In June 1918, John registered for the second draft, for men who had turned 18 since the prior draft. At the time of his registration, he, too, worked for the Metropolitan Park Commission. John enrolled in the Navy and was sent to Newport, Rhode Island, probably for training. On his notecard for John Flaherty, Dr. Perkins noted that John served in the First Company, Fifth Regiment in Newport.
After the war, Thomas and John returned to 2171 Dorchester Avenue; John remained there for the rest of his life. Thomas worked as an electrician and John as leather sorter. Their father worked in the chocolate factory, while sisters Katherine and Mary were stenographers.
Thomas married Mary L. Bennett of Waltham on October 19, 1921, at St. Charles Church, Waltham. Mary was known locally as a soprano soloist at the church. The couple settled in Waltham, living with Mary’s parents, Joseph and Catherine Bennett, at 120 Brown Street. Thomas and Mary had one son, Thomas, born in 1926. In 1927, Thomas and Mary, along with Mary’s parents and their young son, moved within Waltham to 24 Fiske Street. The next year they moved again, purchasing 150-152 Russell Street, also in Waltham. In 1937, Thomas, Mary, their son, and Mary’s mother relocated to 96 Galen Street in Waltham. By 1938, they were back at 150 Russell Street. In 1940, Thomas, Mary, and their son lived at 21 Murray Street, Waltham. By 1942, they had moved again, to 16 Hamblin Road, Waltham.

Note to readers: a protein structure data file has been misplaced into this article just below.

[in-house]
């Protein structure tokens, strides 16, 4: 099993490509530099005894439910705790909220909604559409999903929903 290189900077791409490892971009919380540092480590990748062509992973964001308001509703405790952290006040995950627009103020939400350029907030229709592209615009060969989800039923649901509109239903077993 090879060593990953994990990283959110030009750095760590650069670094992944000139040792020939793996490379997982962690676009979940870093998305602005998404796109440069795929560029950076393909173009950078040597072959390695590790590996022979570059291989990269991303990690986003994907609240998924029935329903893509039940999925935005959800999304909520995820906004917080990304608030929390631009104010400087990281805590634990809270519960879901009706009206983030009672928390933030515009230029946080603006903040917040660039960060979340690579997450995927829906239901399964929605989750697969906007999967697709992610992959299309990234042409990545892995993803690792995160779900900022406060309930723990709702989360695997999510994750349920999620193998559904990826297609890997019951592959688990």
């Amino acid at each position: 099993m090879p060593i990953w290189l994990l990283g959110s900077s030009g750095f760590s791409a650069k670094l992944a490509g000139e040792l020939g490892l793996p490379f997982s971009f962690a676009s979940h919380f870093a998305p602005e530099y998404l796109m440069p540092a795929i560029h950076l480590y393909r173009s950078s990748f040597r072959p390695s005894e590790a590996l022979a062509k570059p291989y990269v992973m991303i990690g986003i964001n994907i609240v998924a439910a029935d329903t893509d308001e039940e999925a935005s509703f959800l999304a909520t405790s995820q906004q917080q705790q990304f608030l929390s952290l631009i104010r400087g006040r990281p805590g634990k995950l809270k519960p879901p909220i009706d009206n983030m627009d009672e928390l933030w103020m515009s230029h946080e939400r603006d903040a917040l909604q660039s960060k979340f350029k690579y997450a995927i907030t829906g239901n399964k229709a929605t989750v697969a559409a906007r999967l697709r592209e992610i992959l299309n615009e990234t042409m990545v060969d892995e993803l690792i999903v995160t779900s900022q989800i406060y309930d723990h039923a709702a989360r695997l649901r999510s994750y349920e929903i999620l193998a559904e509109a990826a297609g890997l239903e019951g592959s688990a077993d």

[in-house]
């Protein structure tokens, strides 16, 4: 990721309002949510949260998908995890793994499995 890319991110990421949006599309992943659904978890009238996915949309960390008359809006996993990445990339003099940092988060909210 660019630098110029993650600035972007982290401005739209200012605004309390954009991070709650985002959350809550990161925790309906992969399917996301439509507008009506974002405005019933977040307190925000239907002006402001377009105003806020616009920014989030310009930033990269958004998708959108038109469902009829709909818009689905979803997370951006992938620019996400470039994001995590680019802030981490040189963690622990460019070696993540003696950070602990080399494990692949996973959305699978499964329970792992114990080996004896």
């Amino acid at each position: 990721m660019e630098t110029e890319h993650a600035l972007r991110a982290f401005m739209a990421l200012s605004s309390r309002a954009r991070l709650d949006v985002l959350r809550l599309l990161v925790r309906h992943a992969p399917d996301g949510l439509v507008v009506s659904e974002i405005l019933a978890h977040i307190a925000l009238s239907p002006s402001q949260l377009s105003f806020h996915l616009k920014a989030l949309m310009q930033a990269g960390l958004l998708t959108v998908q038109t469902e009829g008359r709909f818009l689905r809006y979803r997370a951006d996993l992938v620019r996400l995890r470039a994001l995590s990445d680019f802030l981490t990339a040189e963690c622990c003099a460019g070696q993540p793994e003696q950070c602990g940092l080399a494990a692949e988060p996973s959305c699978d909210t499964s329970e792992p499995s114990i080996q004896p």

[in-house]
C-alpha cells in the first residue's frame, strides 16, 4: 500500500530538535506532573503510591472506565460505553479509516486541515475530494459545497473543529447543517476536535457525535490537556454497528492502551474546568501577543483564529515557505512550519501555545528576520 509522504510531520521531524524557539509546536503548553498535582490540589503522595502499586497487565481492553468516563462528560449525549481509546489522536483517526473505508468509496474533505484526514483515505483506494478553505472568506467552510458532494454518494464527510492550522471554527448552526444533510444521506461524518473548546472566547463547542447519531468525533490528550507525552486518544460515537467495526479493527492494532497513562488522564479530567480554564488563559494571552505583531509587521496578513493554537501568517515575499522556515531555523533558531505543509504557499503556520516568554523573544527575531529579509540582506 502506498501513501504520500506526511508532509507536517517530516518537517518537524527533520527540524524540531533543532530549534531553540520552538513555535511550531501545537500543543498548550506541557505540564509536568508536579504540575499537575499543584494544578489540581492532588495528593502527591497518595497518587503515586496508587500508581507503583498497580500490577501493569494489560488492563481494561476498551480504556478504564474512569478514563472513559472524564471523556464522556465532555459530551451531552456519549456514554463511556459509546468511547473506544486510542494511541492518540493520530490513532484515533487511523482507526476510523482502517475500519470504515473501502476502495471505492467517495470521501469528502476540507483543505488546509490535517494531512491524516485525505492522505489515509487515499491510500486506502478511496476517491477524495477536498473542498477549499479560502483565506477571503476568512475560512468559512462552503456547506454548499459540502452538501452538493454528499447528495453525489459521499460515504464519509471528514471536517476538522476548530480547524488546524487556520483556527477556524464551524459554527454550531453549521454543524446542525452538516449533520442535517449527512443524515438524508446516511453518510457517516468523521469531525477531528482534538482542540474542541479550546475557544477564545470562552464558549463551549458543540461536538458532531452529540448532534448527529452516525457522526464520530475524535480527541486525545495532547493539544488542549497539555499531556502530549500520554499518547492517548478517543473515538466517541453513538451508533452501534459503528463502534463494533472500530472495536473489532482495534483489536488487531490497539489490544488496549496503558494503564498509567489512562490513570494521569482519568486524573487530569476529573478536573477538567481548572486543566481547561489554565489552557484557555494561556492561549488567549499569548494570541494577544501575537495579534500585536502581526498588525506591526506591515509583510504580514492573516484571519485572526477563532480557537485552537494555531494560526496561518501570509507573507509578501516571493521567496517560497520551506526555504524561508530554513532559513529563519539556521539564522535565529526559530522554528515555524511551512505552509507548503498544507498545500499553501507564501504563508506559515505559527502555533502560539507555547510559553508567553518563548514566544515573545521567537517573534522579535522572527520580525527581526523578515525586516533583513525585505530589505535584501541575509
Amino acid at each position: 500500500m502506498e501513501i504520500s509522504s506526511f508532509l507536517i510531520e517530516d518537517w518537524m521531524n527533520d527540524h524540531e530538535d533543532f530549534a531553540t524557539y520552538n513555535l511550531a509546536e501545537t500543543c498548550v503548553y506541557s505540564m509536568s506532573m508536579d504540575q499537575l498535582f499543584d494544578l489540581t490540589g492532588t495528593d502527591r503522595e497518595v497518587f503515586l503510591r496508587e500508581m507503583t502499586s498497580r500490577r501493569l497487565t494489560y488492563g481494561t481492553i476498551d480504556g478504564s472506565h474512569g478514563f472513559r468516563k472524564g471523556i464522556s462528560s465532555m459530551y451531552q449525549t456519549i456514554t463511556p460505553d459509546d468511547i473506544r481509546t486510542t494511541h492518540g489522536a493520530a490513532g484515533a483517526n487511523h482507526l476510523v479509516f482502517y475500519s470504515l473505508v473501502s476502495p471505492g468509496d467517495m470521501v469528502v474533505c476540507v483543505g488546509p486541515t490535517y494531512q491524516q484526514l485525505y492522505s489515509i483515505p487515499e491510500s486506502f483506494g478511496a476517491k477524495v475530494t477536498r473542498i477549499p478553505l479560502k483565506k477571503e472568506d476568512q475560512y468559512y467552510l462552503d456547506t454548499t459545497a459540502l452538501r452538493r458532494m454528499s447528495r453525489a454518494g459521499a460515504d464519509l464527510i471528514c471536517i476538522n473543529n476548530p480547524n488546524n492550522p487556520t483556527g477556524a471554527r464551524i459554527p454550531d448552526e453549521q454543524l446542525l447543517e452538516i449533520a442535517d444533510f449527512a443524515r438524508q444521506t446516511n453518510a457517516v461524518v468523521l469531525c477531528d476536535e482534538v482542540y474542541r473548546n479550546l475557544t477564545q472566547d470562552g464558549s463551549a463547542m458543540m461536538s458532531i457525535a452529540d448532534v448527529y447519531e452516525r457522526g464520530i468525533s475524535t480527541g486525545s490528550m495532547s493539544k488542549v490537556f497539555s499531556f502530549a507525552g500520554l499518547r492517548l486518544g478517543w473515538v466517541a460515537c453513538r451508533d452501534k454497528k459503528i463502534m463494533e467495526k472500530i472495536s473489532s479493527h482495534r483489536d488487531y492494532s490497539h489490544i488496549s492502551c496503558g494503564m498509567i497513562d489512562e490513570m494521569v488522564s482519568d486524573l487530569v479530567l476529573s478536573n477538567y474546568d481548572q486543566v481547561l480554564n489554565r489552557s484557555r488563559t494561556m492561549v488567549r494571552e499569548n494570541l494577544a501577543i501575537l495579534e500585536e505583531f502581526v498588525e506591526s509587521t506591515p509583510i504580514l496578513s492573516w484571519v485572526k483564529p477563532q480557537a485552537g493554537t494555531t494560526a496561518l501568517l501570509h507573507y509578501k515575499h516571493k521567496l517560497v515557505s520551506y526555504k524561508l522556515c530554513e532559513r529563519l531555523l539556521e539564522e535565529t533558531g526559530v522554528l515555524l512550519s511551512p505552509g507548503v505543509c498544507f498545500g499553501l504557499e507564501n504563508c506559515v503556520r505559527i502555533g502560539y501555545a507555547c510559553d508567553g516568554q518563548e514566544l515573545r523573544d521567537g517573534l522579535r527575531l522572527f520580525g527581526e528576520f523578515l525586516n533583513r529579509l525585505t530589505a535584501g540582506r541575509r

During this time, Thomas worked as a salesman, his primary occupation for his married working life. He was employed by a dye and chemical company, according to the 1930 census. In 1942, on his World War II draft registration, he reported his employer’s address as 72 Granite Street, Boston. By 1940, he made $2,000 a year.
John remained living in the home at 2171 Dorchester Avenue. In 1930, it was valued at $8,000. Residing there with John were his father, Michael, and sisters: Teresa, Katherine, and Mary. Michael died in 1931.
In the late 1920s and early 1930s, John appears in the Boston directory as a clerk. In 1930, the census reported he was a salesman for a leather house. In 1936, he was a helper electrician in the Charlestown Navy Yard. On the 1940 census, his profession was recorded as “laborer, forests,” though he had been unemployed for 26 weeks. The 1943 Boston directory lists him as a laborer for the Park Commission at the Charles River Dam (located where the Museum of Science is today). That January, John was granted a leave of absence from his job as a Lock and Draw Operator on account of illness. In 1947, the Metropolitan District Commission voted to appoint him permanent Lock and Draw operator. He continued in this position until the late 1960s. He was retired by 1970.